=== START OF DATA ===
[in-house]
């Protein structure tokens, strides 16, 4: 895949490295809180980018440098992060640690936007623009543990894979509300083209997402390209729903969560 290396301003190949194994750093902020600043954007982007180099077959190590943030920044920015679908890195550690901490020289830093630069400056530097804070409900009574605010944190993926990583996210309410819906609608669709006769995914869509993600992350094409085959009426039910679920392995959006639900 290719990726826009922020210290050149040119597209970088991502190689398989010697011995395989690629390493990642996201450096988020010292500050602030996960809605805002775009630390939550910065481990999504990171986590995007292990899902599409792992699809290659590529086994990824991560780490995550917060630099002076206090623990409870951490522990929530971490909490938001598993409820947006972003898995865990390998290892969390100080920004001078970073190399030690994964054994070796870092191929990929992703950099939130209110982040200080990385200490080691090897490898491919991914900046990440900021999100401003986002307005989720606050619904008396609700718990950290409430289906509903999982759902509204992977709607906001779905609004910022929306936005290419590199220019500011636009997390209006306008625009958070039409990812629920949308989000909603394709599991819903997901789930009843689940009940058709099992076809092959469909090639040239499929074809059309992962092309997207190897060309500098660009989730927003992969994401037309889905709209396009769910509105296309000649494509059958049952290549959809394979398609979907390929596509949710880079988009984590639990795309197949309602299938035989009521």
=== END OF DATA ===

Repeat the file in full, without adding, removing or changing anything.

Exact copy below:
[in-house]
């Protein structure tokens, strides 16, 4: 895949490295809180980018440098992060640690936007623009543990894979509300083209997402390209729903969560 290396301003190949194994750093902020600043954007982007180099077959190590943030920044920015679908890195550690901490020289830093630069400056530097804070409900009574605010944190993926990583996210309410819906609608669709006769995914869509993600992350094409085959009426039910679920392995959006639900 290719990726826009922020210290050149040119597209970088991502190689398989010697011995395989690629390493990642996201450096988020010292500050602030996960809605805002775009630390939550910065481990999504990171986590995007292990899902599409792992699809290659590529086994990824991560780490995550917060630099002076206090623990409870951490522990929530971490909490938001598993409820947006972003898995865990390998290892969390100080920004001078970073190399030690994964054994070796870092191929990929992703950099939130209110982040200080990385200490080691090897490898491919991914900046990440900021999100401003986002307005989720606050619904008396609700718990950290409430289906509903999982759902509204992977709607906001779905609004910022929306936005290419590199220019500011636009997390209006306008625009958070039409990812629920949308989000909603394709599991819903997901789930009843689940009940058709099992076809092959469909090639040239499929074809059309992962092309997207190897060309500098660009989730927003992969994401037309889905709209396009769910509105296309000649494509059958049952290549959809394979398609979907390929596509949710880079988009984590639990795309197949309602299938035989009521």